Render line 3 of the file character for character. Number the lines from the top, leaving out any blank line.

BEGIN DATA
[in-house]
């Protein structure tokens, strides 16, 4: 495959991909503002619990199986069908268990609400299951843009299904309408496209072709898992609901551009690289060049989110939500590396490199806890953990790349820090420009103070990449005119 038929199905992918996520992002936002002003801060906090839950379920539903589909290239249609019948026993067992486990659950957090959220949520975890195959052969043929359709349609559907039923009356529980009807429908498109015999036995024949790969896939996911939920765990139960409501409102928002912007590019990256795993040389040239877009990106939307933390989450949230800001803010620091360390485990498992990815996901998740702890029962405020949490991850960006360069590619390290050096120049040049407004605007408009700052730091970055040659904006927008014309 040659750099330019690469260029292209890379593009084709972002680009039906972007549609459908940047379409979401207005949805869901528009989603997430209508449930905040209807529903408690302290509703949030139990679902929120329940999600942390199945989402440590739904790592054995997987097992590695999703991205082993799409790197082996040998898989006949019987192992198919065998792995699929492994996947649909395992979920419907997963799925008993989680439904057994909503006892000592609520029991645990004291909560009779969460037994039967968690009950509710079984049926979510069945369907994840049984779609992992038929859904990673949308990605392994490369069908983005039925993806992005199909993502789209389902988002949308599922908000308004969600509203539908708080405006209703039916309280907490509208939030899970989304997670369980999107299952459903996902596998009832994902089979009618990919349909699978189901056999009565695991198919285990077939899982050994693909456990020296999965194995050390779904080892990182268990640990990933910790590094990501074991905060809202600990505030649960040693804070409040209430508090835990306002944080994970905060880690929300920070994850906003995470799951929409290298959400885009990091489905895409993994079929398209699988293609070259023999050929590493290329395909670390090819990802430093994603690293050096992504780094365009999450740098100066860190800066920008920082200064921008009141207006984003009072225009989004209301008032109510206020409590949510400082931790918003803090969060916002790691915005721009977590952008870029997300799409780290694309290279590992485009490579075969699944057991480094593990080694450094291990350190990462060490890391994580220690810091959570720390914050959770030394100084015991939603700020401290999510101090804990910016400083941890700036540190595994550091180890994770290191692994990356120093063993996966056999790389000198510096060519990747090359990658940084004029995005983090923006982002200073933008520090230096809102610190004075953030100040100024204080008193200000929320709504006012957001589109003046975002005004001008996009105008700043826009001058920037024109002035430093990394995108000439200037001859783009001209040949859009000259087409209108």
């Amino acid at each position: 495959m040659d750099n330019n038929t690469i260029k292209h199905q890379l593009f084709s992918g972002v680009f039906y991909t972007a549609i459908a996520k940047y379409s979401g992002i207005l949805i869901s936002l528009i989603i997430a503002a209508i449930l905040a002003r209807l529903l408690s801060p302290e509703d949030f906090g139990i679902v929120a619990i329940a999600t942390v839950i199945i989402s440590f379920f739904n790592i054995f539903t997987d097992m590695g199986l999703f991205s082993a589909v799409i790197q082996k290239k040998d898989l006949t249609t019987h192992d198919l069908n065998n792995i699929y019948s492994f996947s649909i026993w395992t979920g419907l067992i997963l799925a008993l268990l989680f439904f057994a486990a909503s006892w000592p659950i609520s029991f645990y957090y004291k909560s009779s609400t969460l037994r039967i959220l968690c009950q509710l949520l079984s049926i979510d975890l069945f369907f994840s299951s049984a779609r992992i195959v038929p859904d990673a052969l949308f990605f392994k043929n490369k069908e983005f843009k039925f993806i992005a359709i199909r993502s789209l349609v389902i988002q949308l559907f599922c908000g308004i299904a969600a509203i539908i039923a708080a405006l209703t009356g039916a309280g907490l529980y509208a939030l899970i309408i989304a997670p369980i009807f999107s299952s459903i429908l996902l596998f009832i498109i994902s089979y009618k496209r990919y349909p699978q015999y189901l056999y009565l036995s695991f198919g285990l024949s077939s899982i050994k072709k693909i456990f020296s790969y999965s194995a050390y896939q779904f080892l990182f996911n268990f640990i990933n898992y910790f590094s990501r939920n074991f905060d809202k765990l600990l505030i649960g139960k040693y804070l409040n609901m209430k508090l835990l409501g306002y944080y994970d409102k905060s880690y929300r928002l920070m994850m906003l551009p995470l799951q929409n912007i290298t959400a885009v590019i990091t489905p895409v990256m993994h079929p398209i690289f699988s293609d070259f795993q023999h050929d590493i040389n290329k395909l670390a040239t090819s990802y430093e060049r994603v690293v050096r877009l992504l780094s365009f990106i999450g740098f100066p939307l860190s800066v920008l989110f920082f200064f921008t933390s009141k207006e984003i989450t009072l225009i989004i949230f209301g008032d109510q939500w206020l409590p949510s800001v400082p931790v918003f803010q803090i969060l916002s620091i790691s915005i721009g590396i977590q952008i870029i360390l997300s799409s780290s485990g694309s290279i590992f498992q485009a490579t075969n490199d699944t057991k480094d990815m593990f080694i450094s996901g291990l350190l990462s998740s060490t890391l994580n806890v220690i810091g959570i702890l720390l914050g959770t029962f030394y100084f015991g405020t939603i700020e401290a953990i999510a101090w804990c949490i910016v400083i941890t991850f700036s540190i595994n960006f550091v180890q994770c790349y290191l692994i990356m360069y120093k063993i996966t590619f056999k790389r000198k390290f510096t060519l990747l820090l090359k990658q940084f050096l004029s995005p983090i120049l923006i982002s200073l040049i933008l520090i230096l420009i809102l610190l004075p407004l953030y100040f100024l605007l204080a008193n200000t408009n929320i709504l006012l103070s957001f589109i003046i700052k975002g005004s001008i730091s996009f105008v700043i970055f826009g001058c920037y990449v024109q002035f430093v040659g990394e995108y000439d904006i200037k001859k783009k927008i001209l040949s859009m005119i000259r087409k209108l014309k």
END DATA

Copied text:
């Amino acid at each position: 495959m040659d750099n330019n038929t690469i260029k292209h199905q890379l593009f084709s992918g972002v680009f039906y991909t972007a549609i459908a996520k940047y379409s979401g992002i207005l949805i869901s936002l528009i989603i997430a503002a209508i449930l905040a002003r209807l529903l408690s801060p302290e509703d949030f906090g139990i679902v929120a619990i329940a999600t942390v839950i199945i989402s440590f379920f739904n790592i054995f539903t997987d097992m590695g199986l999703f991205s082993a589909v799409i790197q082996k290239k040998d898989l006949t249609t019987h192992d198919l069908n065998n792995i699929y019948s492994f996947s649909i026993w395992t979920g419907l067992i997963l799925a008993l268990l989680f439904f057994a486990a909503s006892w000592p659950i609520s029991f645990y957090y004291k909560s009779s609400t969460l037994r039967i959220l968690c009950q509710l949520l079984s049926i979510d975890l069945f369907f994840s299951s049984a779609r992992i195959v038929p859904d990673a052969l949308f990605f392994k043929n490369k069908e983005f843009k039925f993806i992005a359709i199909r993502s789209l349609v389902i988002q949308l559907f599922c908000g308004i299904a969600a509203i539908i039923a708080a405006l209703t009356g039916a309280g907490l529980y509208a939030l899970i309408i989304a997670p369980i009807f999107s299952s459903i429908l996902l596998f009832i498109i994902s089979y009618k496209r990919y349909p699978q015999y189901l056999y009565l036995s695991f198919g285990l024949s077939s899982i050994k072709k693909i456990f020296s790969y999965s194995a050390y896939q779904f080892l990182f996911n268990f640990i990933n898992y910790f590094s990501r939920n074991f905060d809202k765990l600990l505030i649960g139960k040693y804070l409040n609901m209430k508090l835990l409501g306002y944080y994970d409102k905060s880690y929300r928002l920070m994850m906003l551009p995470l799951q929409n912007i290298t959400a885009v590019i990091t489905p895409v990256m993994h079929p398209i690289f699988s293609d070259f795993q023999h050929d590493i040389n290329k395909l670390a040239t090819s990802y430093e060049r994603v690293v050096r877009l992504l780094s365009f990106i999450g740098f100066p939307l860190s800066v920008l989110f920082f200064f921008t933390s009141k207006e984003i989450t009072l225009i989004i949230f209301g008032d109510q939500w206020l409590p949510s800001v400082p931790v918003f803010q803090i969060l916002s620091i790691s915005i721009g590396i977590q952008i870029i360390l997300s799409s780290s485990g694309s290279i590992f498992q485009a490579t075969n490199d699944t057991k480094d990815m593990f080694i450094s996901g291990l350190l990462s998740s060490t890391l994580n806890v220690i810091g959570i702890l720390l914050g959770t029962f030394y100084f015991g405020t939603i700020e401290a953990i999510a101090w804990c949490i910016v400083i941890t991850f700036s540190i595994n960006f550091v180890q994770c790349y290191l692994i990356m360069y120093k063993i996966t590619f056999k790389r000198k390290f510096t060519l990747l820090l090359k990658q940084f050096l004029s995005p983090i120049l923006i982002s200073l040049i933008l520090i230096l420009i809102l610190l004075p407004l953030y100040f100024l605007l204080a008193n200000t408009n929320i709504l006012l103070s957001f589109i003046i700052k975002g005004s001008i730091s996009f105008v700043i970055f826009g001058c920037y990449v024109q002035f430093v040659g990394e995108y000439d904006i200037k001859k783009k927008i001209l040949s859009m005119i000259r087409k209108l014309k």